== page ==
Working regularly with a City Council Chief Bernat described as “supportive” 10 police officers were added in 2015, upping the force to 99 sworn officers. Two more trainees are expected to graduate from the police academy in February 2017, and will up the department to a full force 101 members.

‘Sad and alarming’

According to councilman Roy Sudler Jr., it “was very sad and alarming” to hear police link heroin addiction to the rise in burglaries and robberies within the city.

“Heroin users and dealers in the City of Dover, in my opinion, have caused me to be gravely concerned about the Public Safety and well being of our City of Dover and State of Delaware,” he said.

Setting up Mini Mobile Police stations in areas such as Capital Green, New, Queen, Fulton,, and Lincoln streets could assist fighting ongoing gun and gang violence, Mr. Sudler maintained.

“I truly believe that it will take a unique approach and intervention among legislators, faith-based communities and community leaders to eradicate these social problems that plaque our communities,” he said.

Mr. Sudler pointed to an upcoming citywide forum event with Lt. Gov. elect-Bethany Hall-Long that will discuss the “correlation between heroin addiction and mental illness as the primary impact for a state of public health and safety emergency in Dover.”

The forum “highlight indicators that will help individuals who’s love ones are struggling with heroin addiction to obtain resources that are vital and life changing tools for defeating the heroin epidemic in the great City of Dover,” The forum will be held from 6:30 p.m. to 8:30 p.m., Wednesday, Dec 14 at Dover Council Chambers.

Former Dover police chief Jim Hosfelt, now a councilman, said he noticed a rise in violent crimes and gun seizures last fall. The Safety Advisory and Transportation Committee chairman requested violent crime statistics from Dover Mayor Robin Christiansen and Chief Paul Bernat.

The results presented by Dover PD Capt. Dave Spicer “was informative and coming from that world it is what I expected.

Mr. Hosfelt believes two homicides (one charged as a manslaughter) and 36 to 37 shootings might look deceivingly acceptable from the outside.

“At first glance you might think this is not too bad for a city with an estimated population of 37,000, but if you dig deeper you realize each one of those shootings very easily could have been a murder, rather than ‘just a shooting’, he said.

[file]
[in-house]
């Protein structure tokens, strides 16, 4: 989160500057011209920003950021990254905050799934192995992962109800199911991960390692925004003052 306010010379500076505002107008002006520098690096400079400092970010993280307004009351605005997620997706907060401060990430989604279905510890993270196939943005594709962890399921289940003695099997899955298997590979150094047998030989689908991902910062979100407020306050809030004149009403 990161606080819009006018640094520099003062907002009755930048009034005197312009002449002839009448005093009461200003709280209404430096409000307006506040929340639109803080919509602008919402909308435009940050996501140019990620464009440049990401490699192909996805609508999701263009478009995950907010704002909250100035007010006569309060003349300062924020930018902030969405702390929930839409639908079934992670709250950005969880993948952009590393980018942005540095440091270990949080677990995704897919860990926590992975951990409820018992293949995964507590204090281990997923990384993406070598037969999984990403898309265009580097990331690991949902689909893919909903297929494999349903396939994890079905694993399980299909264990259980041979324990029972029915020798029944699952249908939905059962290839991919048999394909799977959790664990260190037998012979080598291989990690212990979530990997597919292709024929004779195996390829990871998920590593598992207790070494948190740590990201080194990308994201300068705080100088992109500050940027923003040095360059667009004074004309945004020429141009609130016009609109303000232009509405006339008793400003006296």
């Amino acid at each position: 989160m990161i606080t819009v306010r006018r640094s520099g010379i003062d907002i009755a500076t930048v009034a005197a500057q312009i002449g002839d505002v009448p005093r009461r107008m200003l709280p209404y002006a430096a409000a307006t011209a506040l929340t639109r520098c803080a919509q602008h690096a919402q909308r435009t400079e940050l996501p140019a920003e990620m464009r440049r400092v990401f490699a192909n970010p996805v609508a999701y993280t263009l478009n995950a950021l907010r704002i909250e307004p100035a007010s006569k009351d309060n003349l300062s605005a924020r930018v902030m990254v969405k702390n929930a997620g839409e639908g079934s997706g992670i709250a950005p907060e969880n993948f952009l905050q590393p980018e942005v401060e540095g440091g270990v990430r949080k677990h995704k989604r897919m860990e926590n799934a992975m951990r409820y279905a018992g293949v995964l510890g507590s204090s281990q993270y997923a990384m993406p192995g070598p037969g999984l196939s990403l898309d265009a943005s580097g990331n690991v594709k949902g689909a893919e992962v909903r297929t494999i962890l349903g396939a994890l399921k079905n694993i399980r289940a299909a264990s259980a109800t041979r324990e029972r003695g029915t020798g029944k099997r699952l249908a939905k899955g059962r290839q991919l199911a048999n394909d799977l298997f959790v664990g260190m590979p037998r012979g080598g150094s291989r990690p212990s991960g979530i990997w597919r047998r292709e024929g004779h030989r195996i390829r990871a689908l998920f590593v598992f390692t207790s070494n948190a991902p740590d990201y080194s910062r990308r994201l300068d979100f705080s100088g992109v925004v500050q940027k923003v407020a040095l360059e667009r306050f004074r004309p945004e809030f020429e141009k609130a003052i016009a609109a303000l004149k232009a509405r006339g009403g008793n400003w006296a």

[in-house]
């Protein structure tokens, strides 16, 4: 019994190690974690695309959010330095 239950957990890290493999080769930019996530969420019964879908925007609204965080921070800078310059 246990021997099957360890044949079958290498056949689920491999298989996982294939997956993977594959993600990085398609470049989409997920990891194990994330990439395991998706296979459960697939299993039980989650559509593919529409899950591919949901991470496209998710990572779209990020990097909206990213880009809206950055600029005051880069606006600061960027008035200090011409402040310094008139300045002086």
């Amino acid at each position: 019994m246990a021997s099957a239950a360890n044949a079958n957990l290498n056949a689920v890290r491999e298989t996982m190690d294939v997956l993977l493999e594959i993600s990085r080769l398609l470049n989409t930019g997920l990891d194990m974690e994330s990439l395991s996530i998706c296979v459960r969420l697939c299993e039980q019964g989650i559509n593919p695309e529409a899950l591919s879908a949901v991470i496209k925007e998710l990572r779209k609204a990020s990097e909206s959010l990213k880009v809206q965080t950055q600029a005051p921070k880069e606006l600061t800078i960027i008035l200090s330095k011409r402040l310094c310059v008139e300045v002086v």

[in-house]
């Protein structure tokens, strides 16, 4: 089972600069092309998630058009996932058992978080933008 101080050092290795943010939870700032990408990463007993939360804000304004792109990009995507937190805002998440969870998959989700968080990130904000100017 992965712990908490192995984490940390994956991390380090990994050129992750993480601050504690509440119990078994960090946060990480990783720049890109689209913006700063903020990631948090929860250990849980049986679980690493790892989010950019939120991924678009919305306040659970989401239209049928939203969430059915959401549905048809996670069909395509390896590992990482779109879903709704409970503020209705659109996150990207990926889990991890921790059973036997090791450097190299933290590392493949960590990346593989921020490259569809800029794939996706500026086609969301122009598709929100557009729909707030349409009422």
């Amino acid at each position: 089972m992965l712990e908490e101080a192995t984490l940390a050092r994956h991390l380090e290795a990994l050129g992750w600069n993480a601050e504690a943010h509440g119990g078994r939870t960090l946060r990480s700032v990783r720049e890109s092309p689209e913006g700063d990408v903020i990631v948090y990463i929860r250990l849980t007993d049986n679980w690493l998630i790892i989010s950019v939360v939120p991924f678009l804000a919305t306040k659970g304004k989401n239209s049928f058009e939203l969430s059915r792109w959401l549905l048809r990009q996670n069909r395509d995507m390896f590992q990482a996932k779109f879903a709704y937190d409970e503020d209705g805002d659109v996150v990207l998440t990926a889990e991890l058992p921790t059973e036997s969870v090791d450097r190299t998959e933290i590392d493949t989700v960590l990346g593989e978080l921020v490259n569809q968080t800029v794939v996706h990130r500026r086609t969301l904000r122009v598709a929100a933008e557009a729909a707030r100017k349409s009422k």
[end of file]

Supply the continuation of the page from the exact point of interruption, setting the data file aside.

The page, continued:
“That’s concerning to say the least.”

Add another prison?

The gun recoveries this year could be largely attributed to Dover PD’s Street Crimes Unit, Mr. Hosfelt said.

“Based on current trends that is what I would expect,” he said. “The bigger concern I have is for the men and women of the Dover Police Department and our task force officers who knowingly and what appears to be routinely stop these criminals when they are in possession of loaded firearms, especially in today’s climate.”

Mr. Hosfelt does not believe more gun laws can lessen the violence.

“Those of us who have led a productive life and made appropriate choices should not have to be concerned with our Second Amendment rights,” he said.

“It is very simple, we begin by enforcing the laws we have and holding those who break them accountable for their actions. If that means building another prison, and adding more corrections officers, prosecutors and judges to handle these cases than let’s do it.”

When traveling through the city, Mr. Hosfelt said he has “little concern for my safety,” due to a “great police department.”

“That being said, statistically a person may stand a greater chance of being a victim of violent crime in certain pockets of the city and as a result these areas require more attention by the police department,” Mr. Hosfelt said.

“When this happens the rest of the city suffers from a lack of police patrols in our neighborhoods.”

Community members can impact the crime rate by supporting law enforcement, and reporting what they know to police.

Expanding the downtown surveillance camera system and considering the deployment of full-time employees to monitor then round the clock should at lease be discussed, Mr. Hosfelt said.

Describing himself as “surprised” by number of reported firearm confiscations, Councilman Fred Neil thought first of the police officers so often working in harm’s way.

Looking deeper into the number’s meaning, Mr. Neil questioned why so many firearms are circulating throughout the city.

“I believe the driving force of this huge arsenal is the trafficking of illegal drugs,” he determined.

“Therefore, controlling illegal drugs not only removes the necessity of police taking guns from the streets but also drops the amount of crime in the city or everywhere else in the United States.”

Drug addiction factor